Dwindling supplies of oil have led to apocalyptic visions of violent conflict among countries desperate to keep their economies running, but water is what we should be worrying about. Climate change is leading to worldwide water shortages, and we are seeing our own weather patterns shifting in ways we can't predict. Wasting water has become a way of life in our country. In fact, wastefulness in all things has become the American Way. Most of us give water only a passing thought.

Yesterday, though, I wanted to celebrate water!

Finally we had been visited by rain, enough to make a difference in our garden. All through the weekend we had drizzle, and then Sunday a real rain. I walked out Monday morning to diamonds shimmering on leaves, tomatoes, grapes, and tall asparagus plants.

More precious than diamonds and rubies this water, I thought, remembering the poem I had written so many years ago, in which Alma, the mountain woman speaking the poem, walks out with her future husband onto the steep
hillside he will inherit.


This, he said, giving the hickory leaf
to me. Because I am poor.
And he lifted my hand to his lips,
kissed the fingers that might have worn
gold rings if he had inherited

bottom land, not this
impossible rock where the eagles soared
after the long rains were over. He stood
in the wet grass, his open hands empty,
his pockets turned inside out.

Queen of the Meadow, he teased me,
and bowed like a gentlman.
I licked the diamonds off the green
tongue of the leaf, wanting only
that he fill his hands with my hair.

from Wildwood Flower (LSU Press)


The prize cabbage in our patch must weigh over six pounds. I didn't put it on the scales, but I think I could use it for weight training. Now my fridge is full of cabbage. (dorisimma, eat your heart out!) We've been dining on a lot of cabbage soup and stir-fried, steamed, etc., etc. Anybody have some cabbage recipes to share?

We picked one tomato yesterday. We hope blight doesn't get the rest, as last year. The chard is still doing well. The winter squash is spreading over the entire garden, producing blooms and a few baby squashes. We are going to harvest the beets today. Okra looks puny. Oh well, win some, lose some. .

Sunday, July 13, 2008

Hambidge Summer Festival

The Hambidge Center for the Creative Arts in Rabun Gap, Ga. is one of my favorite places. I've done four residencies there over the years, revising mansucripts, beginning new ones, walking in the woods, and meeting new artists like Suzanne Stryk (suzannestryk.com), whose painting "Little Wing" graces the cover of The Movable Nest, published last fall by Helicon Nine.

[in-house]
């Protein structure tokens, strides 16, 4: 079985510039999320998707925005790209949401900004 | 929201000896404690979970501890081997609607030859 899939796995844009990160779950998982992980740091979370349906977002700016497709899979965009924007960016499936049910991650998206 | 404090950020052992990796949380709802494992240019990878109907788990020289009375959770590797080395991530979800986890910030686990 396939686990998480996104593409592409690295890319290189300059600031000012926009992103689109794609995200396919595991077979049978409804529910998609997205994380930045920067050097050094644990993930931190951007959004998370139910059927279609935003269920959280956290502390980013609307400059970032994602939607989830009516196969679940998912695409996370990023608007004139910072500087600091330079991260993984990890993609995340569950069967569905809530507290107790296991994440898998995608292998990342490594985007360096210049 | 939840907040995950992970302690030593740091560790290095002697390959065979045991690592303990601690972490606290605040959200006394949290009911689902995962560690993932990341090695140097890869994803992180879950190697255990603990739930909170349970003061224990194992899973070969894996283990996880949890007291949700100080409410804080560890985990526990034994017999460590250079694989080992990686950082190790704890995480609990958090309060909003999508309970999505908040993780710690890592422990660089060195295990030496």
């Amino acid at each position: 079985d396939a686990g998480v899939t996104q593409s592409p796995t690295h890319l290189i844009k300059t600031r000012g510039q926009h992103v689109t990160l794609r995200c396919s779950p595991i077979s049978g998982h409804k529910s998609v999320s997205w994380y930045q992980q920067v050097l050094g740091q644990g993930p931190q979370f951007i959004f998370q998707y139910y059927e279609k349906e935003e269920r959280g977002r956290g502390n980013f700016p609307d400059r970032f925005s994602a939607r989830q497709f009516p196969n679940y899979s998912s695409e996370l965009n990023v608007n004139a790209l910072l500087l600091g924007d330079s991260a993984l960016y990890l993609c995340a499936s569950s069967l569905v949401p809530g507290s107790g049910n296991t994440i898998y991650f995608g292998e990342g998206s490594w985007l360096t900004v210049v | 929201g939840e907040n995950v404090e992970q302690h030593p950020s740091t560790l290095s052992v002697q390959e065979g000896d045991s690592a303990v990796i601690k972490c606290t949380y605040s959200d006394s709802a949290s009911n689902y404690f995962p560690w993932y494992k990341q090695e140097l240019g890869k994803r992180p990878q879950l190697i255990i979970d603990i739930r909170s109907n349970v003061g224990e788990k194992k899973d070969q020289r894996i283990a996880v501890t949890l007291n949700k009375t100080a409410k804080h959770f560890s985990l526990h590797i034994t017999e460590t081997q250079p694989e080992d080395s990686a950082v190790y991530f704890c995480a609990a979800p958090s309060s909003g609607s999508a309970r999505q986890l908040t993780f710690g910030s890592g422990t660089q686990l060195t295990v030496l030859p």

Each summer the Center sponsors a Summer Festival, the headliner being barbecue, of course, followed by U Do Raku, giving folks a chance to paint and fire their own pots. The lines were long for this one! Nearby a couple of artists worked on portraits of the passers-by, and on the lawn in front of the Rock House, a tent was set up for Performances, which included those by me and story-teller Cathy Kaemmerlen, a NC native who now lives in Atlanta.


I read my poetry in the morning and the afternoon. In the audience were good friend and wonderful poet Becky Gould Gibson, doing a residency this summer, and John Skeen, a composer and artist from W. Virginia. John is setting several of the poems from my Catching Light for mezzo-soprano and piano. I found the three he had ready for listening strangely familiar, as if he knew the voice of those poems as well, if not better, than I.

Becky Gould Gibson and John Skeen

After the morning reading, I chatted awhile with Elizabeth Frost, from NYC, another poet doing a residency at the center. She told me she loved being out of the city, discovering new writers and artists in regions that many New Yorkers don't know, or care, about. "Parochial" is the word she used to decribe that attitude. An attitude artists in any genre have to confront!

Beth Frost

After lunch I read again, my mountain women's voices from Black Shawl blending with the haunting voice of the young woman singing with Mountain Hoodoo. Then Cathy delighted us all with her performance of Eudora Welty's "Why I live at the P.O."

Cathy Caemmerlen

Go to the Hambidge Center's website to find out more about this beautiful haven for creative artists. (hambidge.org)

Oh, I almost forgot! The barbecue was pretty good, too.

Thursday, July 10, 2008

Paintings That Burn Through My Eyes

My great-grandmother, Ella Valentine Fry, was a painter. Her large oil paintings hung on the walls of our house while I was growing up in Southwest Georgia, and I often wanted to walk into them, especially the ones with snow-capped mountains, magnificent elk, a moon hovering in the night sky, and, in one, a young American Indian woman guiding her canoe to shore. That was my "Red Wing" painting, the one I still carry in my mind as if it's close enough to touch. I sang "Red Wing" in my private voice lessons: Oh, the moon shines tonight on pretty Red Wing. The young woman pictured on the sheet music looked like the one in the painting. My great-grandmother did many things in her life besides paint; she was a Pentecostalist preacher, one of the first women teachers in the Black Hills, and the mother of several children. She lived her later years in Dahlonega, Georgia, where my grandmother was born.